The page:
New Clause 31 - Compensation: application

Part of High Speed Rail(London - West Midlands) Bill – in a Public Bill Committee at 2:30 pm on 8 March 2016.

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Photo of Andy McDonald Andy McDonald Shadow Minister (Transport) 2:30, 8 March 2016

I beg to move, That the clause be read a Second time.

The point here is that the scheme comprehensively addresses loss of land, compulsory acquisitions, and loss of, and adverse impacts upon, businesses. It has a sophisticated methodology of compensation and rights of appeal to deal with those values. However, there is a glaring omission concerning those who are affected and severely affected by the works but neither own land nor have an affected business.

Not only businesses and property owners are potentially adversely affected. Many tenants, be they in social housing or private rented accommodation, have the potential to be severely affected by the works. It is beyond doubt that individuals, especially those who live  close to the works, will suffer great disturbance, be that from the additional noise and heavy traffic, the vibration caused by piling or other construction activity and, importantly, the air pollution and the creation of dust in the atmosphere. That list is not meant to be exhaustive, and I am sure that hon. Members can think of innumerable ways in which individuals could be affected by the HS2 works.

There is provision for the payment of compensation under the Compulsory Purchase Act 1965, and the Bill makes additional, specific provision for compensation, principally in one of three ways. First, there is the express purchase scheme, under which owner-occupiers living closest to the line may be able to sell their home to the Government at its full, unblighted market value, plus 10%—up to £47,000—and reasonable moving expenses, including stamp duty. Then there is the voluntary purchase scheme, which enables owner-occupiers in rural areas who live outside the safeguarding area and up to 120 metres from the line to sell their home to the Government for its full unblighted value. They will be able to do that at any time up until a year after the line opens.

Finally, there is the need-to-sell scheme, under which owner-occupiers who have a compelling reason to sell their house but are unable to do so because of HS2 can sell to the Government for the full unblighted value. Applicants will not need to demonstrate that they would suffer hardship if they could not sell, but they will need to show that they have a compelling need such as job relocation or ill health. Once available, that scheme will replace the exceptional hardship scheme. In addition, the Government will immediately introduce a “rent back” option, whereby owner-occupiers who have sold their property to the Government but wish to continue living in it may be able to rent it back, subject to suitability checks.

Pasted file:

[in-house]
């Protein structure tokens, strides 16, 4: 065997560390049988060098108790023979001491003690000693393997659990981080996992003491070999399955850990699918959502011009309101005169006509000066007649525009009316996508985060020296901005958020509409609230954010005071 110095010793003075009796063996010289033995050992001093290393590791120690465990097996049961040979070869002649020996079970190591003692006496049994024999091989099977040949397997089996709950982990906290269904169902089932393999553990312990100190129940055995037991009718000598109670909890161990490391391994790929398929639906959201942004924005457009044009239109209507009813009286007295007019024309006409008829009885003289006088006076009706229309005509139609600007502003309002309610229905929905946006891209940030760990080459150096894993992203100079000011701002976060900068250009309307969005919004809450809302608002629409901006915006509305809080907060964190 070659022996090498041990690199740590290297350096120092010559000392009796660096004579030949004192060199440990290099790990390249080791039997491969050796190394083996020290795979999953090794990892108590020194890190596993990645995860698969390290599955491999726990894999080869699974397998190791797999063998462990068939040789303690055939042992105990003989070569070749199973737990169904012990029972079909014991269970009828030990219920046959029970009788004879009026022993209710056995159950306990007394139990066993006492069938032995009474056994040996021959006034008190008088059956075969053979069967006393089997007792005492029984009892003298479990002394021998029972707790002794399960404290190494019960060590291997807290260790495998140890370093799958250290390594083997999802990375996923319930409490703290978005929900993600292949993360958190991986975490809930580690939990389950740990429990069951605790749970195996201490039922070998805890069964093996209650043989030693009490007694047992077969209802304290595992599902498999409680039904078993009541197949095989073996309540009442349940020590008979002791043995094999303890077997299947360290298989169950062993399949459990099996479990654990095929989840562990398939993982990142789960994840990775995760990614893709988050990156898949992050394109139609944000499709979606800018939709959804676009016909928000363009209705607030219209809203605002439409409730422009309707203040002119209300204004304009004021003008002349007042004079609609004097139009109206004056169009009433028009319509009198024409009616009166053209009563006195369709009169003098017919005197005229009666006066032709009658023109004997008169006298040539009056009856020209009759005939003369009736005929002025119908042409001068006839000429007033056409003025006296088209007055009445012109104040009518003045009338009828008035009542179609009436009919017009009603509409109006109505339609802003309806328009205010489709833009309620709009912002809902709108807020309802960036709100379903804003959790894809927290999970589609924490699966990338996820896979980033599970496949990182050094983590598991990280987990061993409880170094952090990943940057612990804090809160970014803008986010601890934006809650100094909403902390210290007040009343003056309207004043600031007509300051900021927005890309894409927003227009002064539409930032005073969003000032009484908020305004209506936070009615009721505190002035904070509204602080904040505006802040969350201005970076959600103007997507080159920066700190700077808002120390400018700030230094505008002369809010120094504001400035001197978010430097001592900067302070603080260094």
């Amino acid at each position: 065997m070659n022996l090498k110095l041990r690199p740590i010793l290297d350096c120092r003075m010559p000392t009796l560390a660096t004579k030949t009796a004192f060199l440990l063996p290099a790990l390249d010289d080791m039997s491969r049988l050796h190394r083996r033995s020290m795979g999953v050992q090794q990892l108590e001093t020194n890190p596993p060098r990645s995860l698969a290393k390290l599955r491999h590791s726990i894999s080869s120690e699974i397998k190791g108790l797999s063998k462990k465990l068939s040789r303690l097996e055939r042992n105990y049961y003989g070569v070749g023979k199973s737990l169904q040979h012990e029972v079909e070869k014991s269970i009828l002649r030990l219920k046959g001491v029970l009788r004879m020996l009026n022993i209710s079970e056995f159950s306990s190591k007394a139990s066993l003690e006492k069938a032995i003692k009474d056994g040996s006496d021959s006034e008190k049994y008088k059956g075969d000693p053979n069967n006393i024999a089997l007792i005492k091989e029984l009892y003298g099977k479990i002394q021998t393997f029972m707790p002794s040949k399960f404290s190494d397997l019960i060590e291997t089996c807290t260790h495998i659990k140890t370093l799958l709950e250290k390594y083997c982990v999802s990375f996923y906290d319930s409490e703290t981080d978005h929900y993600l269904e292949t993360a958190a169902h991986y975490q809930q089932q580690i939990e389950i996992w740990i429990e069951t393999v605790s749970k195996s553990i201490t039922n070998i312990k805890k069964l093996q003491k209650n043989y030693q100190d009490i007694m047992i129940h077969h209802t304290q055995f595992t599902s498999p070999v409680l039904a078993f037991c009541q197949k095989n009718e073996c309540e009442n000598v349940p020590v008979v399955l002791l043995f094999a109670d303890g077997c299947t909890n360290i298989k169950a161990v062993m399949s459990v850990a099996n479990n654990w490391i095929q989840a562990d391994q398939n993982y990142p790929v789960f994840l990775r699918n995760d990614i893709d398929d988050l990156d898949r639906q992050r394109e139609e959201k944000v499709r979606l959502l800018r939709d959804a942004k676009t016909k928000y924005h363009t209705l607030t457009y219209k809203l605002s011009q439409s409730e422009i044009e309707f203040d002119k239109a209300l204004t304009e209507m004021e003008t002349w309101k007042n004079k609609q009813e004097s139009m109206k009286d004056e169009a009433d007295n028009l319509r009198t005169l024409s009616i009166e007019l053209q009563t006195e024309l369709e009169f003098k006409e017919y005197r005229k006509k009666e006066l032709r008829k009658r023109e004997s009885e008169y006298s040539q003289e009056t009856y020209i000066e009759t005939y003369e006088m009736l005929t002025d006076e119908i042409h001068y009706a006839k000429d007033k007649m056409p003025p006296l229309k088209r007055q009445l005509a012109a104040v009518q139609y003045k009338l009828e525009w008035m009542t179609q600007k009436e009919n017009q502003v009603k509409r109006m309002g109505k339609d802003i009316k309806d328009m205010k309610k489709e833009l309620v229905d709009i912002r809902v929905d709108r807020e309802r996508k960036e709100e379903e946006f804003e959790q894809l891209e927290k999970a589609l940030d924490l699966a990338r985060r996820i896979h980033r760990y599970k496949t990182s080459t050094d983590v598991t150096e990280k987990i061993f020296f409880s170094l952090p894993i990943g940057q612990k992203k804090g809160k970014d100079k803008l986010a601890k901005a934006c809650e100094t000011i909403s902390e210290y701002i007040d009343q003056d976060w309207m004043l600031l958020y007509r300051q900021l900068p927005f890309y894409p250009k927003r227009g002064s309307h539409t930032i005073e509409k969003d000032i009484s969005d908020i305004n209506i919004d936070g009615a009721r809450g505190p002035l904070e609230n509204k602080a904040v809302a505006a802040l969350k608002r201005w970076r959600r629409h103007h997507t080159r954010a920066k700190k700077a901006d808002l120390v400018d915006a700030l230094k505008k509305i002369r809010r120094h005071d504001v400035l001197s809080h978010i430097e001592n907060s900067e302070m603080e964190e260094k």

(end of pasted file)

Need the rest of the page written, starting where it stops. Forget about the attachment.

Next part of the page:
I would be grateful if the Minister could confirm that the Government intend to promote two further proposals for cash payments for affected owner-occupiers, the first of these being a cash payment of between £30,000 and £100,000 for owner-occupiers living outside the safeguarding area and up to 120 metres from the line in rural areas who do not want to sell their home and move. That payment would be an alternative to the voluntary purchase offer.

There will be a homeowner payment for owner-occupiers who live within 120 metres and 300 metres from the route in rural areas. The Government’s initial view is that payments could be between £7,500 and £22,500, depending on a property’s proximity to the route. There is nothing for a tenant in Euston, for example, who cannot move for one reason or another and is simply wedded to their community and cannot tolerate the thought of leaving. If they did, they would not have anywhere else to go. Nevertheless, they may be subjected to all manner of disturbance for many years.

We all recognise the great potential for that amount of disturbance and upset to cause significant physical and mental ill health. The “need to sell” scheme addresses the issue of ill health as an important issue when establishing a compelling need to sell. It is simply unfair that those individuals who suffer health consequences as a result of the works have no ability under the Bill to seek compensation.

Some property owners will not live in the communities affected but, because the value of their asset within the affected area is reduced, they will quite understandably receive compensation, yet an individual, perhaps born in the community and having lived there for decades, who is personally, directly and severely affected by the disturbance of the works, has no ability to receive compensation under the scheme. The new clause does not seek to prescribe what constitutes being severely affected, but leaves that to the Secretary of State to define. One would hope that, in his consultations on achieving such a definition, he would avail himself of expert medical opinion and come to a definition that would fairly address the obvious omission.

There is a very important principle at stake. It is clearly absolutely right that we value, respect and recognise individuals’ and companies’ property rights, and the adverse impact on the value of their property assets. Equally, it is important to value people and the damage caused to them by the loss of peaceable enjoyment of their homes, their peace of mind and physical health when such major works are undertaken, and accordingly any deficit, be it visited on a property owner or tenant, ought to be properly recognised. I therefore commend the new clause to the Committee.